So, hold on a second. If cannabinoids can be made from scratch in a lab, then Big Pharma doesn’t even really need cannabis plants at all. Theoretically, pharmaceutical companies could make synthetic cannabis right now and stuff the shelves of CVS with it. Right? 

Cannabis is Still a Schedule I Drug

Come with me into the weeds, if you will, for a talk about substances, analogue substances, and chemicals. According to the federal government, cannabis is still a Schedule I drug, meaning that it has “no currently accepted medical use and a high potential for abuse.” In addition to cannabis, other drugs on this list include heroin, LSD, ecstasy, and peyote. 

Cannabis nugget and joint in front of a gavel. It would be difficult for the FDA to make cannabis a pharmaceutical drugs as it is still a Schedule 1 drug by the government. Photo Credit: Shutterstock
Just because a pharmaceutical company could make a synthetic cannabis medicine from scratch doesn’t mean they can. While we tend to think of cannabis as a whole plant, the government thinks about drugs as chemicals —they see cannabis as delta-9-tetrahydrocannabinol and cannabidiol. (5α,6α)-7,8-didehydro-4,5-epoxy-17-methylmorphinan-3,6-diol diacetate? That’s opium. N-(4-Hydroxyphenyl)acetamide is acetaminophen, more famously known as Tylenol. The government has also staked its claim on the ability to outlaw “any substance which is intended for human consumption and is structurally or pharmacologically substantially similar to or is represented as being similar to a Schedule I or Schedule II substance and is not an approved medication in the U.S.”  In other words, if a drug even thinks about pretending to be another drug, that’s illegal, too.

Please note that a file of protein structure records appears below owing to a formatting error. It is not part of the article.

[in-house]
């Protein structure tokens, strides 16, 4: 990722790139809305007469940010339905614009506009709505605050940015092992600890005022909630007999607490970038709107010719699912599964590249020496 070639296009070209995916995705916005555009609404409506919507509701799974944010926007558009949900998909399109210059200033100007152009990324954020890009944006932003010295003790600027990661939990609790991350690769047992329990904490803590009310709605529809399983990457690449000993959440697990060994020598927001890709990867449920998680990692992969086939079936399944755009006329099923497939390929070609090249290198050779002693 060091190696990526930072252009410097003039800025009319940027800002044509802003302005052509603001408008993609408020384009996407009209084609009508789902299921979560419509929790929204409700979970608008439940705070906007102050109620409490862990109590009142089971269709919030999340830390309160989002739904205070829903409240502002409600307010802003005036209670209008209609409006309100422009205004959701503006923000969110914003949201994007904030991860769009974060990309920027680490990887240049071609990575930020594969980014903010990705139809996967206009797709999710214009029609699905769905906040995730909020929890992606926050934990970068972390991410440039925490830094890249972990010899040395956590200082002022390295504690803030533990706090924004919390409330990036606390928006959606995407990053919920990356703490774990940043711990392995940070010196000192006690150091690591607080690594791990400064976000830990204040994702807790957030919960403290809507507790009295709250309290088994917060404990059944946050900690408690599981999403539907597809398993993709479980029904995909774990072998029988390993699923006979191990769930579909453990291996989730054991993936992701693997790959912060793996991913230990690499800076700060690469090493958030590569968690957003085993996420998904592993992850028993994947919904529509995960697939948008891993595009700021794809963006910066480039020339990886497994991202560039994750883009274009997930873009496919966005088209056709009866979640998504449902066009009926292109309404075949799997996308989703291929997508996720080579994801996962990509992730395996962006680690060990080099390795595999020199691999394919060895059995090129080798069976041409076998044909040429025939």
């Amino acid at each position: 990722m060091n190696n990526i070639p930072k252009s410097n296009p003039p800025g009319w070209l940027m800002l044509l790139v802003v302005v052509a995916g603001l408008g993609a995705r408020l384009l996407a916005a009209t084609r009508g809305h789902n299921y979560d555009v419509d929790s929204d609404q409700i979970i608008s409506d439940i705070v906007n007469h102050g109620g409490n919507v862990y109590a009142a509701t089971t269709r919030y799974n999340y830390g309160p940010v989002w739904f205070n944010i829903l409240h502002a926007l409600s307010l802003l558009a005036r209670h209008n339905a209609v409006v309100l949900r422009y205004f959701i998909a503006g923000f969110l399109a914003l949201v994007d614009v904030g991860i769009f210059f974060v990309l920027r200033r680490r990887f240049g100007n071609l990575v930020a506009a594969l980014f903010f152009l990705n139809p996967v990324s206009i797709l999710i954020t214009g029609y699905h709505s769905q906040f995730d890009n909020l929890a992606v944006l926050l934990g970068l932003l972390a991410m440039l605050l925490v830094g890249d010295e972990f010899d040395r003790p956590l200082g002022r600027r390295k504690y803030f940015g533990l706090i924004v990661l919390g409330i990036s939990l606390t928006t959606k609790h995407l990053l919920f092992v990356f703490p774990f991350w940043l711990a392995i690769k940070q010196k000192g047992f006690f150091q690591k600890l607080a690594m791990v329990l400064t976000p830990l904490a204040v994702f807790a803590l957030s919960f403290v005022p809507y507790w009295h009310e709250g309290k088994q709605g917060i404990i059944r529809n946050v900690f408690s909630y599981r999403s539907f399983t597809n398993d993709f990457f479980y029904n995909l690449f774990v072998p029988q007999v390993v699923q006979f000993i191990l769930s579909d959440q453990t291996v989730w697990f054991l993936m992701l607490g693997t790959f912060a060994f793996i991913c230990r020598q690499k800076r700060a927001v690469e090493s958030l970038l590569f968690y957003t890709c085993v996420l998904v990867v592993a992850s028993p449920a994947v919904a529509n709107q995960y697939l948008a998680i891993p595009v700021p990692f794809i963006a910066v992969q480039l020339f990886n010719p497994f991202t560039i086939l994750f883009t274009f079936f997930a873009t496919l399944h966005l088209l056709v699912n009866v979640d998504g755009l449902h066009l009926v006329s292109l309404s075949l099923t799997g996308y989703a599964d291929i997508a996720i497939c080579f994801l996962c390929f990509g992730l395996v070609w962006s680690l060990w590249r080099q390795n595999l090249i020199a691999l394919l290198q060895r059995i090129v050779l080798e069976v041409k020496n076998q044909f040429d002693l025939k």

The Wrap Up

In the long term, it could make sense for Big Pharma to move toward synthetic cannabis. After all, it can be made cheaply and efficiently, no plant needed, and its results could be reliable and replicable.  But to the question of Big Pharma wiping out the cannabis industry? I’d bet no. If they did, it would take billions of dollars and decades worth of effort and lawsuits. As it currently stands, they can’t make any significant dent anyway, at least not until the federal government moves to reschedule or legalize the chemicals of the cannabis plant. 

Frequently Asked Questions

How Many Synthetic Cannabinoid Pharmaceuticals Are There?

Three synthetic cannabis medicines have been approved by the FDA: Marinol, Syndros, and Cesamet.

How is Synthetic CBD Made?

Synthetic CBD is created in a lab from base materials, not cannabis plant material.

What Schedule Are Synthetic Cannabinoids?

Synthetic cannabinoids, like K2 for example, are considered to be a controlled substance analogue and are treated as schedule I substances.

Is K2 Still Sold in Stores?

It shouldn’t be. But if you see it, please don’t buy it.